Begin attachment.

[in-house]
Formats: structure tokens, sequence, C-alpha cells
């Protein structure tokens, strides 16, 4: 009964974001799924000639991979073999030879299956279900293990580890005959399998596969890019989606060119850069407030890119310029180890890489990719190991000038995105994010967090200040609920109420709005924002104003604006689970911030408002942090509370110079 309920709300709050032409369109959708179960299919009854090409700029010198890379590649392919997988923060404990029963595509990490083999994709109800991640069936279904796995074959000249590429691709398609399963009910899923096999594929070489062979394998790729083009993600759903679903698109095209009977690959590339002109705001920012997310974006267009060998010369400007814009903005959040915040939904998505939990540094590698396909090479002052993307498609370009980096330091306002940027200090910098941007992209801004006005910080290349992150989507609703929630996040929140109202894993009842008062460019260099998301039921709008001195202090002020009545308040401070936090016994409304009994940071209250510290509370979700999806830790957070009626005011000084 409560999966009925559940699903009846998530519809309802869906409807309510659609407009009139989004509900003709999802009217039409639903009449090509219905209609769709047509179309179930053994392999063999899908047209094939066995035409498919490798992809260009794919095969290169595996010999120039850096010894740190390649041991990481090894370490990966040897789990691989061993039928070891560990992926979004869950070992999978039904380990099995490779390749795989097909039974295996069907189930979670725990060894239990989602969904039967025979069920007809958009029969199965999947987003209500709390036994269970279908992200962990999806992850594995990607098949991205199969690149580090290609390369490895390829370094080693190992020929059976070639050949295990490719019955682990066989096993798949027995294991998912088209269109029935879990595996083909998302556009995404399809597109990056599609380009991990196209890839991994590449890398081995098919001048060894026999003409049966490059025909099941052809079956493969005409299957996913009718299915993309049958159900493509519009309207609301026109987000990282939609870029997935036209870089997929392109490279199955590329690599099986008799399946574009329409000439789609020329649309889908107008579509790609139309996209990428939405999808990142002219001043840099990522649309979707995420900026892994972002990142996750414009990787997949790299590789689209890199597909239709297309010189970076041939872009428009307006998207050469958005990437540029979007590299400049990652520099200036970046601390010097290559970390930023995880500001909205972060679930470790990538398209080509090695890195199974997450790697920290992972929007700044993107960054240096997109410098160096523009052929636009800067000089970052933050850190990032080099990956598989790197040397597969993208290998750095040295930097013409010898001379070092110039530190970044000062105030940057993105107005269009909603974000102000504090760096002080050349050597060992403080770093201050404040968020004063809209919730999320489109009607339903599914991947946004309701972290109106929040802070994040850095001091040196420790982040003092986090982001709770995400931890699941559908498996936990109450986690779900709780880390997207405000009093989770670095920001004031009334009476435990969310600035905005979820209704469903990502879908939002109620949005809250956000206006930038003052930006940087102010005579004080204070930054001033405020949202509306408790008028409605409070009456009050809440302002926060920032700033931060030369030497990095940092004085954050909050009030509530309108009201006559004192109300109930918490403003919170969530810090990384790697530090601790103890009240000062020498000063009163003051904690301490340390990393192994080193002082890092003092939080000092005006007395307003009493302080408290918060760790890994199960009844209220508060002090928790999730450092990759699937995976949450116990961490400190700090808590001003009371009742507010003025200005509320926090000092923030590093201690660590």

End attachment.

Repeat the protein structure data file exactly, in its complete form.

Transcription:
[in-house]
Formats: structure tokens, sequence, C-alpha cells
């Protein structure tokens, strides 16, 4: 009964974001799924000639991979073999030879299956279900293990580890005959399998596969890019989606060119850069407030890119310029180890890489990719190991000038995105994010967090200040609920109420709005924002104003604006689970911030408002942090509370110079 309920709300709050032409369109959708179960299919009854090409700029010198890379590649392919997988923060404990029963595509990490083999994709109800991640069936279904796995074959000249590429691709398609399963009910899923096999594929070489062979394998790729083009993600759903679903698109095209009977690959590339002109705001920012997310974006267009060998010369400007814009903005959040915040939904998505939990540094590698396909090479002052993307498609370009980096330091306002940027200090910098941007992209801004006005910080290349992150989507609703929630996040929140109202894993009842008062460019260099998301039921709008001195202090002020009545308040401070936090016994409304009994940071209250510290509370979700999806830790957070009626005011000084 409560999966009925559940699903009846998530519809309802869906409807309510659609407009009139989004509900003709999802009217039409639903009449090509219905209609769709047509179309179930053994392999063999899908047209094939066995035409498919490798992809260009794919095969290169595996010999120039850096010894740190390649041991990481090894370490990966040897789990691989061993039928070891560990992926979004869950070992999978039904380990099995490779390749795989097909039974295996069907189930979670725990060894239990989602969904039967025979069920007809958009029969199965999947987003209500709390036994269970279908992200962990999806992850594995990607098949991205199969690149580090290609390369490895390829370094080693190992020929059976070639050949295990490719019955682990066989096993798949027995294991998912088209269109029935879990595996083909998302556009995404399809597109990056599609380009991990196209890839991994590449890398081995098919001048060894026999003409049966490059025909099941052809079956493969005409299957996913009718299915993309049958159900493509519009309207609301026109987000990282939609870029997935036209870089997929392109490279199955590329690599099986008799399946574009329409000439789609020329649309889908107008579509790609139309996209990428939405999808990142002219001043840099990522649309979707995420900026892994972002990142996750414009990787997949790299590789689209890199597909239709297309010189970076041939872009428009307006998207050469958005990437540029979007590299400049990652520099200036970046601390010097290559970390930023995880500001909205972060679930470790990538398209080509090695890195199974997450790697920290992972929007700044993107960054240096997109410098160096523009052929636009800067000089970052933050850190990032080099990956598989790197040397597969993208290998750095040295930097013409010898001379070092110039530190970044000062105030940057993105107005269009909603974000102000504090760096002080050349050597060992403080770093201050404040968020004063809209919730999320489109009607339903599914991947946004309701972290109106929040802070994040850095001091040196420790982040003092986090982001709770995400931890699941559908498996936990109450986690779900709780880390997207405000009093989770670095920001004031009334009476435990969310600035905005979820209704469903990502879908939002109620949005809250956000206006930038003052930006940087102010005579004080204070930054001033405020949202509306408790008028409605409070009456009050809440302002926060920032700033931060030369030497990095940092004085954050909050009030509530309108009201006559004192109300109930918490403003919170969530810090990384790697530090601790103890009240000062020498000063009163003051904690301490340390990393192994080193002082890092003092939080000092005006007395307003009493302080408290918060760790890994199960009844209220508060002090928790999730450092990759699937995976949450116990961490400190700090808590001003009371009742507010003025200005509320926090000092923030590093201690660590």